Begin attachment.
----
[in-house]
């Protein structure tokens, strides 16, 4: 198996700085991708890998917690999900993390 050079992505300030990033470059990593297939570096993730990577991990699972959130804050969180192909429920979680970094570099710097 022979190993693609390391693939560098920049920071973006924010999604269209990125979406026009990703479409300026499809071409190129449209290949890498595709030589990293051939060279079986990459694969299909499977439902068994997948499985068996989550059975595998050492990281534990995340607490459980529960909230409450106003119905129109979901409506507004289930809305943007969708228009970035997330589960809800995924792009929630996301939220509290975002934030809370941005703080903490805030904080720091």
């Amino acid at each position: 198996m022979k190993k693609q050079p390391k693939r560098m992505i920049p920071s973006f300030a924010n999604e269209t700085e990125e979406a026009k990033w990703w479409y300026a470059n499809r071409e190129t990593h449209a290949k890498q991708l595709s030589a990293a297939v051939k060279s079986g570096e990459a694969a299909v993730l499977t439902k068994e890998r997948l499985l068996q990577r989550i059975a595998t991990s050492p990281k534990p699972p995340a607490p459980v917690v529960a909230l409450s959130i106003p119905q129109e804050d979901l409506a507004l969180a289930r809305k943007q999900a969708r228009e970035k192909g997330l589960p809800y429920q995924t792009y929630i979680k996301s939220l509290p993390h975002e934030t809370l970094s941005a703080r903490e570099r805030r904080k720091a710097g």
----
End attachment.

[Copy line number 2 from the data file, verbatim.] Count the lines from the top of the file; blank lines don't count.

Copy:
């Protein structure tokens, strides 16, 4: 198996700085991708890998917690999900993390 050079992505300030990033470059990593297939570096993730990577991990699972959130804050969180192909429920979680970094570099710097 022979190993693609390391693939560098920049920071973006924010999604269209990125979406026009990703479409300026499809071409190129449209290949890498595709030589990293051939060279079986990459694969299909499977439902068994997948499985068996989550059975595998050492990281534990995340607490459980529960909230409450106003119905129109979901409506507004289930809305943007969708228009970035997330589960809800995924792009929630996301939220509290975002934030809370941005703080903490805030904080720091």